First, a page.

https://doi.org/10.1371/journal.pgen.1010109.g002

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Fig 3. Analysis of rescuing capacities of chimeric Neurod1/ Ascl1a proteins in ascl1a-/- larvae.

A-G: FISH performed at 96 hpf with the agr2 probe revealed in green and a mix of hormones probes (ghrl, pyyb, gcga and sst2) revealed in red on ascl1a -/- larvae without (A) or with Tg1 to Tg5 transgenes (B to F) and on sibling control embryos (G). All the larvae have been heat-shocked at 36, 46 and 56 hpf. The transgenic line used is indicated on the left part of the figure as well as the genotype of the larvae; the ascl1a-/- larvae were identified by the loss of the pituitary prl expression (not shown). All views are ventral with the anterior part to the left and represent confocal projection images. The pancreas is encircled while the location of the gut, visualised with a DAPI staining (not shown), is delimited by dashed lines. Scale bar: 100μm. H: Quantification of the number of ghrl+/pyyb+/gcga+/sst2+ EEC detected in conditions A to G counted under a fluorescent microscope.


https://doi.org/10.1371/journal.pgen.1010109.g003

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Fig 4. Neurod1 contains a domain evolutionarily conserved in all vertebrate Neurod family members.

Upper part: Schematic representation of dr-Neurod1 showing the 12aa basic domain (b), the 45aa helix-loop-helix (HLH) domain, the 41aa evolutionary conserved domain (ECD) and the two transactivation domains (AD1 and AD2). Lower part: Alignment of vertebrate Neurod proteins highlighting the ECD and the 19aa ultra conserved elements (UCE). The potential phosphorylation site for the Serine/threonine protein kinases ATM/ATR/DNA-PK (S172 in dr-Neurod1) is indicated by an asterisk. The presence of a conserved S or T at aa176 in dr-Neurod1, highly suggestive of a site of phosphorylation for an unidentified serine/threonine protein kinase, is also indicated by an asterisk.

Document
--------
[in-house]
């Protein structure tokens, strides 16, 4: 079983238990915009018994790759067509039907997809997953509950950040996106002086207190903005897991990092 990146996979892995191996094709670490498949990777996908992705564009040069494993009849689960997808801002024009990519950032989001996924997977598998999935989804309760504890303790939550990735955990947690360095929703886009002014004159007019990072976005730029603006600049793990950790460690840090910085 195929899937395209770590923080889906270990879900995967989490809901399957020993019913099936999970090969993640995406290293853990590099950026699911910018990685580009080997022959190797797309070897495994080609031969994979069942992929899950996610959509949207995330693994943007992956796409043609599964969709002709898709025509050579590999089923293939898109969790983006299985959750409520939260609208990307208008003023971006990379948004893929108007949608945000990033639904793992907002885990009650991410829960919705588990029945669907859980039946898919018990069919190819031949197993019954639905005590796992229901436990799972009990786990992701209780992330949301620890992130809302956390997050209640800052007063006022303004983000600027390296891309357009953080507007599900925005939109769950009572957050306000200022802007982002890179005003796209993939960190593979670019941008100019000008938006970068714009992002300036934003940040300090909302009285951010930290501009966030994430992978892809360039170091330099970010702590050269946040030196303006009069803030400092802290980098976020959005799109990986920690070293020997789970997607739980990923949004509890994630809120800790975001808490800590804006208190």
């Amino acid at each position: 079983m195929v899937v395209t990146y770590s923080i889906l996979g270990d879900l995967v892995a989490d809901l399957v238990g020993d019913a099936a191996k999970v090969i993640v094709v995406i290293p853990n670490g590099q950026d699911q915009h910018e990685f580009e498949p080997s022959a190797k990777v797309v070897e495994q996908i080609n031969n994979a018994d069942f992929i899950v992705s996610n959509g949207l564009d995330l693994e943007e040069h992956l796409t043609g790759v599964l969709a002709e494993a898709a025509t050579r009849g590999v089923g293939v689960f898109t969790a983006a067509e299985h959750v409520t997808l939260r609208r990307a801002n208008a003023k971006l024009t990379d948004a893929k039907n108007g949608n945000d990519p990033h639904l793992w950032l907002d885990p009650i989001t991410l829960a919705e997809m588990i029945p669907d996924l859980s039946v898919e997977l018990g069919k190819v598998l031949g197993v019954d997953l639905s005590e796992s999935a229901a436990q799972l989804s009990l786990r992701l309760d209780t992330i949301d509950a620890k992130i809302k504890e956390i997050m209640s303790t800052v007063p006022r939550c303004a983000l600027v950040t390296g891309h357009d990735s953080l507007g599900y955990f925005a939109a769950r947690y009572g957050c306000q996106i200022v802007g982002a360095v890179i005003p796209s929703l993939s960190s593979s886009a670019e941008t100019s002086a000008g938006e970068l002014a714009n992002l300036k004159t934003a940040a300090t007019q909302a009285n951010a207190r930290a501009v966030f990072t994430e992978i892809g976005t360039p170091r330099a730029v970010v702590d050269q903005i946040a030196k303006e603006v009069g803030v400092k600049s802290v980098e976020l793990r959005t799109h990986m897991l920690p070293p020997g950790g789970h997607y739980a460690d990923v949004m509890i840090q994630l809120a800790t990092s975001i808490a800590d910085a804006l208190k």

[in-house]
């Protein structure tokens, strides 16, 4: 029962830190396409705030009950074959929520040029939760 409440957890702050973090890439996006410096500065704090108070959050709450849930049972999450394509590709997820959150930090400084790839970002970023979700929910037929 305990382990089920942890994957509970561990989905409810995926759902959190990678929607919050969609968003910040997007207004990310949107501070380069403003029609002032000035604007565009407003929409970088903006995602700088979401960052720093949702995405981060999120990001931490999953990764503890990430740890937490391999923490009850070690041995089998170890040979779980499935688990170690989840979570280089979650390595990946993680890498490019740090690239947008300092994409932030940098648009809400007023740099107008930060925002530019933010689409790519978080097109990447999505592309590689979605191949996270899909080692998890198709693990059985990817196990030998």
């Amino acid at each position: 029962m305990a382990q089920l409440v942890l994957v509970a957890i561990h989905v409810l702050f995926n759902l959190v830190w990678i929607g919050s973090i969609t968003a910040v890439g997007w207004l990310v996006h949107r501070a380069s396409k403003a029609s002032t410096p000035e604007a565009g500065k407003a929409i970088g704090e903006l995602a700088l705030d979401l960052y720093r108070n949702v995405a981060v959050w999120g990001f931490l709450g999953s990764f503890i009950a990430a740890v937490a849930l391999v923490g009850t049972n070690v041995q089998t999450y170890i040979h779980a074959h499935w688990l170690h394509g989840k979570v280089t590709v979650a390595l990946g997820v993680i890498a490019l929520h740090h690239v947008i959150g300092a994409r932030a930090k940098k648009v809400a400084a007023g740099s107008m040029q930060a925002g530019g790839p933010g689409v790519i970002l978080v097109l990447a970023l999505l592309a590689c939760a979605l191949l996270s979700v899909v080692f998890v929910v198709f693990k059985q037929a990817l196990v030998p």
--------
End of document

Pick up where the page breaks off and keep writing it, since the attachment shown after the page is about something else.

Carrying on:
https://doi.org/10.1371/journal.pgen.1010109.g004

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Fig 5. The ECD domain of Neurod1 represses goblet cell fate.

A-D: FISH performed at 96hpf with a mix of hormones probes (adcyap1a, gcga, insulin-like5a (insl5a) and pyyb) revealed in red and with the agr2 probe revealed in green (A’-D’) on ascl1a-/-all transgenic embryos heat-shocked at 36, 46 and 56hpf. The transgenic line used is indicated on the left part of the figure. All Views are ventral with the anterior part to the left and represent confocal projection images. The pancreas is encircled while the location of the gut, visualised with a DAPI staining (not shown), is delimited by dashed lines Scale bar: 100 μm. E: Number of EEC rescued cells in the gut when inducing the different transgenes (Tg2, Tg6 to Tg8) in ascl1a-/- larvae F: Percentage of larvae showing no, partial or full rescue of goblet cells when inducing the different transgenes (Tg2, Tg6 to Tg8) in ascl1a-/- larvae. The larvae expressing agr2 at a level similar to wt or higher were classified as “Full rescue” while larvae with lower expression of agr2 compared to wt were classified as “partial rescue”. Larvae without agr2 expression were classified as “no rescue”.


https://doi.org/10.1371/journal.pgen.1010109.g005

All these data, summarized in Fig 2 (columns 2 and 3), indicate that the UCE of Neurod1 functions primarily as a repressor of goblet cell fate in the context of intestinal cell differentiation.

RNAseq transcriptome profiling of the genes regulated by Neurod1, Neurod1ΔECD, Neurod1ΔUCE and Ascl1a